Campus

Phoenix voters passed a bond to purchase the Churchill Mansion near 5th Avenue and Van Buren in 1897, and convert it into the Phoenix Union High School.[7] The school campus sits on a former residential area, bordered in part by two arterial streets, which was a factor in its selection as the site for PUHS.[14] The school also affected later developmental patterns in the area.[14]

The school campus was later remodeled and enlarged in 1899 and 1910, respectively.[7] The school campus consists of nine buildings, of different architectural styles, and includes a stadium with a track and football field.[14] The school's gymnasium, built in 1941, was noted to have a lamella wooden roof that is the only such gymnasium roof known to exist in Arizona.[14]

Following the school's closure, portions of the school's former campus served as the site of Phoenix's municipal court, until the courts moved into a new court complex built next to the city hall.[15] The campus now houses University of Arizona's medical school campus in Phoenix.[6]

Student population

The school was noted for having a large student body. In 1964, 6,320 students attended the school.[3] In 1965 alone, more than 1,000 students graduated from the school.[6] The school's student body declined from 1964, reaching 1,129 by 1981.[3]

Athletics

The school's football team was considered to be a powerhouse in Arizona, winning 25 state championships before the school's closure, including nine consecutive state titles from 1920 to 1928.[16]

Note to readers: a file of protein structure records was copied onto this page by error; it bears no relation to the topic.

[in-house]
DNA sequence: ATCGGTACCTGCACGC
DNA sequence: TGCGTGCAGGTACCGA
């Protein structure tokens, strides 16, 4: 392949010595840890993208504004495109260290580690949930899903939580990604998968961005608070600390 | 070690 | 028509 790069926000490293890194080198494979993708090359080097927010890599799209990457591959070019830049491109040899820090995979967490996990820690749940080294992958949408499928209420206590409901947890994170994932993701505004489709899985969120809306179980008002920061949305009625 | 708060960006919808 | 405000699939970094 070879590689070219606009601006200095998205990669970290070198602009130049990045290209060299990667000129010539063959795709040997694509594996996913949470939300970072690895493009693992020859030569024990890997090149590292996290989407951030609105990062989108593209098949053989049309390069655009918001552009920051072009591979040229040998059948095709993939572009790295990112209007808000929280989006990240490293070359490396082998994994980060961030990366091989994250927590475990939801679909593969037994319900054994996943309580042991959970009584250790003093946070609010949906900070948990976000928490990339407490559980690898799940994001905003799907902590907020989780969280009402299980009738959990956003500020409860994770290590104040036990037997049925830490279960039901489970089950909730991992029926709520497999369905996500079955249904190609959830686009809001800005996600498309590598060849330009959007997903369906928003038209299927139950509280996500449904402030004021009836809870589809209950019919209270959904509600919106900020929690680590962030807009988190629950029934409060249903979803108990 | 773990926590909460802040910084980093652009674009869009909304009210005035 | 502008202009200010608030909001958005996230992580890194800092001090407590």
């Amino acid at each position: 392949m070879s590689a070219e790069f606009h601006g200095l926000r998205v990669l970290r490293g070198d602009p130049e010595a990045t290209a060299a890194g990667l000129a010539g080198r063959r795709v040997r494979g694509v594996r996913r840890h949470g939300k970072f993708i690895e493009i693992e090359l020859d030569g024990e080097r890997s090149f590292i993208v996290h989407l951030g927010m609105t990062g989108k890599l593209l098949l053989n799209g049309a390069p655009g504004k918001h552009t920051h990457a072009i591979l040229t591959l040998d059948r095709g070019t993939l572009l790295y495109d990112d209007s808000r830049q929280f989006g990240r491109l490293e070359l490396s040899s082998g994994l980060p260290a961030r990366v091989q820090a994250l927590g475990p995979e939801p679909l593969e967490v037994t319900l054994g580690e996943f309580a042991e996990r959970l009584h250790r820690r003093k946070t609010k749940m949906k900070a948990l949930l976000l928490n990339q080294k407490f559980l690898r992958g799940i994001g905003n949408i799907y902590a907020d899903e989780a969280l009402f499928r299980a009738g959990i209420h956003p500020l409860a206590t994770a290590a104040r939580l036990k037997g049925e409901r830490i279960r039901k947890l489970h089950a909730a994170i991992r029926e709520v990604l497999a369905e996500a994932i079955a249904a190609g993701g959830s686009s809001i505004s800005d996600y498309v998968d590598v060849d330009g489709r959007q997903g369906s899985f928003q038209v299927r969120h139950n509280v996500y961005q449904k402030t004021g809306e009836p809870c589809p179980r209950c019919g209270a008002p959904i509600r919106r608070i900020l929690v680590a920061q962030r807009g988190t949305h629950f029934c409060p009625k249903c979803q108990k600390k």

A high number of students enrolled at the school was seen as a reason behind its dominance.[16]

Gallery

Phoenix Union High School
Domestic Arts building 
Auditorium 
Science building 

References

  1. ^ Due to the presence of George Washington Carver High School, the school was segregated during a portion of its existence.
  2. ^ a b c d e f g "District Information / History". Phoenix Union High School District. Retrieved 2017. 
  3. ^ a b c d "Arizona High School Enrollment Figures (1912-2005)" (PDF). aiaonline.org. 
  4. ^ Ratner, Terry (4 June 2015). "Mystery of the 91-year-old Phoenix yearbook". The Arizona Republic. Retrieved 2017. 
  5. ^ National Park Service (2009-03-13). "National Register Information System". National Register of Historic Places. National Park Service. 
  6. ^ a b c d Fritcke, Katherine (29 December 2015). "'Fight On': Phoenix's First High School Creates Legacy Through Alumni Network". KJZZ-FM. Retrieved 2017. 
  7. ^ a b c d e f "Staff Report: Z-72-16-8" (PDF). City of Phoenix. 10 November 2016. Retrieved 2017. 
  8. ^ a b c Goth, Brenna (25 January 2017). "Phoenix school that was segregated envisioned as 'a place you can talk the truth'". The Arizona Republic. Retrieved 2017. 
  9. ^ Finn, Elizabeth (July 1998). "The Struggle for Civil Rights in Arizona". State Bar of Arizona. Retrieved 2017. At mid-century, state law mandated segregation in the elementary schools but made it optional in the high schools. 
  10. ^ Arroyo Rodriguez, Nadine (18 October 2013). "Did You Know: George Washington Carver High School Has Rich History". KJZZ-FM. Retrieved 2017. 
  11. ^ "Frederick C. Struckmeyer". Arizona Legal Legacies Project. Retrieved 2017. 
  12. ^ a b c d Luckingham, Bradford (1989). Phoenix: The History of a Southwestern Metropolis. Tucson: The University of Arizona Press. p. 217. 
  13. ^ D'Andrea, Niki (6 October 2010). "Phoenix Union High School Memorabilia". Phoenix New Times. Retrieved 2017. 
  14. ^ a b c d "National Register of Historic Places Nomination Form for Phoenix Union High School Historic District" (PDF). National Park Service. 1982. Retrieved 2017. 
  15. ^ Schwartz, David (30 June 1996). "City ponders purchase of former PUHS site". Phoenix Business Journal. Retrieved 2017. 
  16. ^ a b "Powerhouse Coyotes were among nation's best". Arizona Daily Star. 3 July 2011. Retrieved 2017. 

External links


  This article uses material from the Wikipedia page available here. It is released under the Creative Commons Attribution-Share-Alike License 3.0.


Phoenix_Union_High_School
 



 

Top US Cities